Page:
Matrix: Reloaded Explained
The essay
Selected reader comments

Matrix: Revolutions Explained
The essay
Selected reader comments

Archive for July 2009

Dismembering Blaise, #2

31 Jul, 2009 | Brian |

I continue from where I left off last time. In this episode, I turn my withering gaze upon Part Deux of Pascal's Wager, which is that belief in God is a forced decision. According to Pascal, I must decide which side of his false compromise I will throw in with. Well, that doesn't feel very exciting: betting which 0% probability will come true. My math skills may be insufficient for the task, but I somehow expect to come out the loser every time when faced with those odds.

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Dismembering Blaise

29 Jul, 2009 | Brian |

I know there has been a lot said in the world about Blaise Pascal and his Great Hedge against a bad roll of the cosmic dice. It is highly likely that I cannot add anything new, and probable that I cannot add anything worthwhile. (Was that funny?) Anyway, I have not seen a criticism of Mr. P's wager formulated according to my style of cogitation, and although that owes principally to my ignorance, I will nevertheless pretend otherwise and burden society with my thoughts on the subject.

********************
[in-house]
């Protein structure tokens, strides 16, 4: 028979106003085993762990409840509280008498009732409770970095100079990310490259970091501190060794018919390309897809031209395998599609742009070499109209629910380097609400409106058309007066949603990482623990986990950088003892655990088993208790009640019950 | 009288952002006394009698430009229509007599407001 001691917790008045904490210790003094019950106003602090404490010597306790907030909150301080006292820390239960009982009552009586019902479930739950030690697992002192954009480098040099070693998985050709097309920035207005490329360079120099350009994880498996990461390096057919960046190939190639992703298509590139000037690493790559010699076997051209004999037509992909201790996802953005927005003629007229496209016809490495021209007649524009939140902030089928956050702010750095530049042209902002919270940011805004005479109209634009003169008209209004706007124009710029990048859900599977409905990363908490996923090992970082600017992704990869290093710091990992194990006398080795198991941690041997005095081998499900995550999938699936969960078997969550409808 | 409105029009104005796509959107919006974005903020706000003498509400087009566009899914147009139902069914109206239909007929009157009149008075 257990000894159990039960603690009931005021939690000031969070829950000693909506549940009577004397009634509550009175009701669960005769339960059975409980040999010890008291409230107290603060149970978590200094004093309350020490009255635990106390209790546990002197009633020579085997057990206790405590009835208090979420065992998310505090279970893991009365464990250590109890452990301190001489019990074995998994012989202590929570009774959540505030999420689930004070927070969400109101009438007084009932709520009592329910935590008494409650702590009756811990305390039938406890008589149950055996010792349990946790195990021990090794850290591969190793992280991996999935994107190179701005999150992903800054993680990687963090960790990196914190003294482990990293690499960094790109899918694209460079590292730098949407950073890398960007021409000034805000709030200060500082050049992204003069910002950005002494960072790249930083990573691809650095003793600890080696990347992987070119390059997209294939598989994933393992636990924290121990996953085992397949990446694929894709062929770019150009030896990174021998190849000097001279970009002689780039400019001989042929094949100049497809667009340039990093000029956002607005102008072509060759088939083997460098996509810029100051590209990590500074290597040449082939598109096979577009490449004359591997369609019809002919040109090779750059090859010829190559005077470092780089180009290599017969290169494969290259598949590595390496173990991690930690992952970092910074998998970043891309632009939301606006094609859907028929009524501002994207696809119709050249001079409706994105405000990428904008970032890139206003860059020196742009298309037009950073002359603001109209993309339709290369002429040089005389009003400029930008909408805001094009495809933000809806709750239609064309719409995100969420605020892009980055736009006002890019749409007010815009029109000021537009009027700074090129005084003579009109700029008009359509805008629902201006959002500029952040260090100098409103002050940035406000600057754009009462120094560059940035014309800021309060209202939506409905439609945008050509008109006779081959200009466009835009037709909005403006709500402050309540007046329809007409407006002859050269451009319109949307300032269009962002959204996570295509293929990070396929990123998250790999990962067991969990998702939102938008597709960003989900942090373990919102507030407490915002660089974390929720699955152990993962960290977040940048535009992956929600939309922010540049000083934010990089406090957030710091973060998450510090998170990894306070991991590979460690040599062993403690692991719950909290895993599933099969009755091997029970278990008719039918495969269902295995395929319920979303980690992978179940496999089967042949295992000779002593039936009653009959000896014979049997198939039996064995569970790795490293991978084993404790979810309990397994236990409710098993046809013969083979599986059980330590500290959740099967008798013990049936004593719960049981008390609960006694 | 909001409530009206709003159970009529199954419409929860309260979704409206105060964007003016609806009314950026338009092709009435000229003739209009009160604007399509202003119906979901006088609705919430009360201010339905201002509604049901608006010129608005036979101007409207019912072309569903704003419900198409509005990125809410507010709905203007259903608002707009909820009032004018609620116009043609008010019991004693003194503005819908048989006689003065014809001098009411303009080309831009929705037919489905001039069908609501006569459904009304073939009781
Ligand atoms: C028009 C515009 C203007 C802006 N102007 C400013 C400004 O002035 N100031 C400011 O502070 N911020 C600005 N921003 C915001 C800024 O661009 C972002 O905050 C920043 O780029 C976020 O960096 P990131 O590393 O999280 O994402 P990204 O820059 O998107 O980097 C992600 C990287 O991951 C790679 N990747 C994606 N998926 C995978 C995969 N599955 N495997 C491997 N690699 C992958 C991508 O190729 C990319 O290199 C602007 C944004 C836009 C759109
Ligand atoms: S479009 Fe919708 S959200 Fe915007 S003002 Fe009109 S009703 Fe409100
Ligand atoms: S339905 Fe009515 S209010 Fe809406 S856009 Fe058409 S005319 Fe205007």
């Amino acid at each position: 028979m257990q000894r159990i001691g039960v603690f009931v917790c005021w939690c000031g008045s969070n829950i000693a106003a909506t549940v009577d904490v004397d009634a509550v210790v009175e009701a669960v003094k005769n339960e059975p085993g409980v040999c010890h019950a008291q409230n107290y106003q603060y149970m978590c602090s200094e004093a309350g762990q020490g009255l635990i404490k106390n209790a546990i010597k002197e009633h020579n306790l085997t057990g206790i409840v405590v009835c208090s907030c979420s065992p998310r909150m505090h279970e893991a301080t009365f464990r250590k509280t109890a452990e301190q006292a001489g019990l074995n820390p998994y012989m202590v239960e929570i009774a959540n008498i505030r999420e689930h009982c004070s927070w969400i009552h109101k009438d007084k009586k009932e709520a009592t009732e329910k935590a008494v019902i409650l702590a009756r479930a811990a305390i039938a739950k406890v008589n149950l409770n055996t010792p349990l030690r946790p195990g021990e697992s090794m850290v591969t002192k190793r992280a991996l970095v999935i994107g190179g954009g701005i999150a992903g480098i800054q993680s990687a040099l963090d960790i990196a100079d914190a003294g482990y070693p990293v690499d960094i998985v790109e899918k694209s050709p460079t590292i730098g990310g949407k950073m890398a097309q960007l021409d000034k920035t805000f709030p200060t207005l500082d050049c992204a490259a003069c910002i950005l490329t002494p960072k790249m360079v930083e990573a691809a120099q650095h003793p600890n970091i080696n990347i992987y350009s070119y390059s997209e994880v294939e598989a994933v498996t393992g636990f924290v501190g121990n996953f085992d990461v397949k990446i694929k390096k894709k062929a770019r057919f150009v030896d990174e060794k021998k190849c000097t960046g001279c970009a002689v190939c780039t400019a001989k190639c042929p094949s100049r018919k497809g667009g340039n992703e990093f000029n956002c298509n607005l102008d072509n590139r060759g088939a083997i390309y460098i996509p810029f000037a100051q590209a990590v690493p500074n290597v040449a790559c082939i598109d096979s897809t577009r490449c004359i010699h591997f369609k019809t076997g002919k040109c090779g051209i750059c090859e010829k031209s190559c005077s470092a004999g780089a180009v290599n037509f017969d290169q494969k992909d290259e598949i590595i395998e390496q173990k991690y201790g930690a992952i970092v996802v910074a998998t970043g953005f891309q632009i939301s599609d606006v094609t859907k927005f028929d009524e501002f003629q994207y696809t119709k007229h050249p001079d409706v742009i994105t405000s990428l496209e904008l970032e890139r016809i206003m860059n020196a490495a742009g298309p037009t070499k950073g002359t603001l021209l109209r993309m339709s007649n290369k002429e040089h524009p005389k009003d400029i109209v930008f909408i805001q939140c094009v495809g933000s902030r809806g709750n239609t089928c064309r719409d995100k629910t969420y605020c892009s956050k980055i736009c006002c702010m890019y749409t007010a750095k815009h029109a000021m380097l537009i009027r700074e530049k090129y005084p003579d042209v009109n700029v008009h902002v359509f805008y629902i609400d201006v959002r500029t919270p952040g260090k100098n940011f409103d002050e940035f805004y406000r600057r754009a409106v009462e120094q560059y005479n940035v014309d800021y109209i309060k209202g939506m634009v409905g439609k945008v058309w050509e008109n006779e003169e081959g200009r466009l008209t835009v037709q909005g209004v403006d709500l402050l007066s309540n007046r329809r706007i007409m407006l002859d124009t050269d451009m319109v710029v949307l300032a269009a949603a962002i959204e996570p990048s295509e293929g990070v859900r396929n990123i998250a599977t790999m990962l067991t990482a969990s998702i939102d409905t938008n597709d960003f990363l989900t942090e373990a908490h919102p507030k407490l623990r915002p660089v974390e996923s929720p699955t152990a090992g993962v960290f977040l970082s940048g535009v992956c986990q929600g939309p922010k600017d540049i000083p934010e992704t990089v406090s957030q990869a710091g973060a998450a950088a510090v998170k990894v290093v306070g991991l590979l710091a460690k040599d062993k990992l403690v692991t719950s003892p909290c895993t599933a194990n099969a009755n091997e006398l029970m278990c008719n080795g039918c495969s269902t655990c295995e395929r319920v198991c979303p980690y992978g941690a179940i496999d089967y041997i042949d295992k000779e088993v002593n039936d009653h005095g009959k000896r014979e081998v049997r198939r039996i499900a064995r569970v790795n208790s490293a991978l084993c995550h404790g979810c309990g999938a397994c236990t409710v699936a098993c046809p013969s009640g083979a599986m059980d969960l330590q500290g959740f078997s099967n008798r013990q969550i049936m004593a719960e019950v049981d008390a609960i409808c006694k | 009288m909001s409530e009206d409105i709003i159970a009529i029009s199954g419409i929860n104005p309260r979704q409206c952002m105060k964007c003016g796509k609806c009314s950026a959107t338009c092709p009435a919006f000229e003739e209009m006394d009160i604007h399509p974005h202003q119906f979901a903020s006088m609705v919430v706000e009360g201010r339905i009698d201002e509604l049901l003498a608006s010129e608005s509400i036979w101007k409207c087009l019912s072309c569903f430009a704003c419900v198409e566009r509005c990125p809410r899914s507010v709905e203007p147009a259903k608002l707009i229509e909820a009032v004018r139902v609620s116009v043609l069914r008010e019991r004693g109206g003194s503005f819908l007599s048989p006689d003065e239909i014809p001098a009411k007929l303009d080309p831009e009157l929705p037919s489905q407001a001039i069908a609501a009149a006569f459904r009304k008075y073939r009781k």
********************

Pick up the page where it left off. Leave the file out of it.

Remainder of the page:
The wager has three basic parts. (1) There is no evidence for or against the existence of God. (2) Belief in God is a forced decision. When you die, it's too late to change your mind; the consequences will be upon you. (3) Because we cannot discern which is the right choice, and the choice must be made, it is rational to choose whichever has the best risk/reward profile.

Now, let the massacre begin.

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In Defense of Danbury

20 Jul, 2009 | Brian |

I would like to take to task the following concept:
What began in the early days of our country as the freedom of religion has today become freedom from religion, which clearly has nothing to do with the meaning of religious freedom that was laid down in the constitution.
The implication that there is a Constitutional forbiddance of atheism is not clear by any means. The Establishment Clause to the First Amendment says only that Congress is prohibited from making laws that establish a state religion, and the Free Exercise Clause says only that Congress cannot tell me how to practice my religion. Nowhere are the words "freedom of religion" found in this document.

But even if it did say those words, the idea that it is a legal obligation to believe is hard to digest. The First Amendment also provides for freedom of speech. Does this prohibit me from remaining silent?